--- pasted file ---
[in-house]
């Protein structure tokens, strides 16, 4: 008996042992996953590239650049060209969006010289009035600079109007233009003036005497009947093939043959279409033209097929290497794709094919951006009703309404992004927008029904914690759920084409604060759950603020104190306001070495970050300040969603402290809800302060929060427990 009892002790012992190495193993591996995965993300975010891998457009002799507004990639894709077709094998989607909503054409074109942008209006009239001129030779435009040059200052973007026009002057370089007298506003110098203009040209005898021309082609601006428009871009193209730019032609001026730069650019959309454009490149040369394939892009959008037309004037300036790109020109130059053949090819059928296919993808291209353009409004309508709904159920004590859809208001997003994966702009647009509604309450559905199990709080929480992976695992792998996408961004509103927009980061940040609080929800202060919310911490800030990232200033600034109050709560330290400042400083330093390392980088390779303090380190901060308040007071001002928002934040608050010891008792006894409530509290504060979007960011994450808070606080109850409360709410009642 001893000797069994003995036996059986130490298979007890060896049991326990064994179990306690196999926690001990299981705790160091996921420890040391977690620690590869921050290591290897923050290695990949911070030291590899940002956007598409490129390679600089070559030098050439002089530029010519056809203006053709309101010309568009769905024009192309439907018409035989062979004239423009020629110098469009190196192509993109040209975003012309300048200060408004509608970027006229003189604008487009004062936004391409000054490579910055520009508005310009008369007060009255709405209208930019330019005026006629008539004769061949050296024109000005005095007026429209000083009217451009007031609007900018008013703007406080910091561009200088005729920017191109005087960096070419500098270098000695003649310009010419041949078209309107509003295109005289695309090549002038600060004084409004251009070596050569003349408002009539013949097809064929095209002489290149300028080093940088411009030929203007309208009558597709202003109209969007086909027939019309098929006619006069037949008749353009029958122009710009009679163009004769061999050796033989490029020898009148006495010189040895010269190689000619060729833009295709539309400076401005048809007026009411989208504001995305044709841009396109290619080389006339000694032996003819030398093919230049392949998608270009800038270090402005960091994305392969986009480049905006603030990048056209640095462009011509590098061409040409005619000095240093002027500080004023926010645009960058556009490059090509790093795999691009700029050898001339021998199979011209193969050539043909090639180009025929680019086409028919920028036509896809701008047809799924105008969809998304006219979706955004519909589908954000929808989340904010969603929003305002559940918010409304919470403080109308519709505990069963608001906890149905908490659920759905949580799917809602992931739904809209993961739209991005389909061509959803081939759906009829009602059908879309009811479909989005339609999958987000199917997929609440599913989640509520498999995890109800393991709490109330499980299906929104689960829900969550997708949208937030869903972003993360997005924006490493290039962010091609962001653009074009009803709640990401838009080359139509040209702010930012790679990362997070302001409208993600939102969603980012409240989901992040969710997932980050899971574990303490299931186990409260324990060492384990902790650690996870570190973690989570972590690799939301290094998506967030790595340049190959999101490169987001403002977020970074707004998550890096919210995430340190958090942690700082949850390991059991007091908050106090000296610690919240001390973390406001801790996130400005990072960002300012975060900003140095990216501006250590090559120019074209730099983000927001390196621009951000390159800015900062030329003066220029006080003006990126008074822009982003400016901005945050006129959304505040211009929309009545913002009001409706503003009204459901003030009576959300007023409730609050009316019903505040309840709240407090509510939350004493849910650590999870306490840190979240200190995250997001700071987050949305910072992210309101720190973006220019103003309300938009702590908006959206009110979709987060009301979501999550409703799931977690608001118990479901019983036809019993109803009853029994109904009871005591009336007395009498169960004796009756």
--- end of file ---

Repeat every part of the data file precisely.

[in-house]
């Protein structure tokens, strides 16, 4: 008996042992996953590239650049060209969006010289009035600079109007233009003036005497009947093939043959279409033209097929290497794709094919951006009703309404992004927008029904914690759920084409604060759950603020104190306001070495970050300040969603402290809800302060929060427990 009892002790012992190495193993591996995965993300975010891998457009002799507004990639894709077709094998989607909503054409074109942008209006009239001129030779435009040059200052973007026009002057370089007298506003110098203009040209005898021309082609601006428009871009193209730019032609001026730069650019959309454009490149040369394939892009959008037309004037300036790109020109130059053949090819059928296919993808291209353009409004309508709904159920004590859809208001997003994966702009647009509604309450559905199990709080929480992976695992792998996408961004509103927009980061940040609080929800202060919310911490800030990232200033600034109050709560330290400042400083330093390392980088390779303090380190901060308040007071001002928002934040608050010891008792006894409530509290504060979007960011994450808070606080109850409360709410009642 001893000797069994003995036996059986130490298979007890060896049991326990064994179990306690196999926690001990299981705790160091996921420890040391977690620690590869921050290591290897923050290695990949911070030291590899940002956007598409490129390679600089070559030098050439002089530029010519056809203006053709309101010309568009769905024009192309439907018409035989062979004239423009020629110098469009190196192509993109040209975003012309300048200060408004509608970027006229003189604008487009004062936004391409000054490579910055520009508005310009008369007060009255709405209208930019330019005026006629008539004769061949050296024109000005005095007026429209000083009217451009007031609007900018008013703007406080910091561009200088005729920017191109005087960096070419500098270098000695003649310009010419041949078209309107509003295109005289695309090549002038600060004084409004251009070596050569003349408002009539013949097809064929095209002489290149300028080093940088411009030929203007309208009558597709202003109209969007086909027939019309098929006619006069037949008749353009029958122009710009009679163009004769061999050796033989490029020898009148006495010189040895010269190689000619060729833009295709539309400076401005048809007026009411989208504001995305044709841009396109290619080389006339000694032996003819030398093919230049392949998608270009800038270090402005960091994305392969986009480049905006603030990048056209640095462009011509590098061409040409005619000095240093002027500080004023926010645009960058556009490059090509790093795999691009700029050898001339021998199979011209193969050539043909090639180009025929680019086409028919920028036509896809701008047809799924105008969809998304006219979706955004519909589908954000929808989340904010969603929003305002559940918010409304919470403080109308519709505990069963608001906890149905908490659920759905949580799917809602992931739904809209993961739209991005389909061509959803081939759906009829009602059908879309009811479909989005339609999958987000199917997929609440599913989640509520498999995890109800393991709490109330499980299906929104689960829900969550997708949208937030869903972003993360997005924006490493290039962010091609962001653009074009009803709640990401838009080359139509040209702010930012790679990362997070302001409208993600939102969603980012409240989901992040969710997932980050899971574990303490299931186990409260324990060492384990902790650690996870570190973690989570972590690799939301290094998506967030790595340049190959999101490169987001403002977020970074707004998550890096919210995430340190958090942690700082949850390991059991007091908050106090000296610690919240001390973390406001801790996130400005990072960002300012975060900003140095990216501006250590090559120019074209730099983000927001390196621009951000390159800015900062030329003066220029006080003006990126008074822009982003400016901005945050006129959304505040211009929309009545913002009001409706503003009204459901003030009576959300007023409730609050009316019903505040309840709240407090509510939350004493849910650590999870306490840190979240200190995250997001700071987050949305910072992210309101720190973006220019103003309300938009702590908006959206009110979709987060009301979501999550409703799931977690608001118990479901019983036809019993109803009853029994109904009871005591009336007395009498169960004796009756």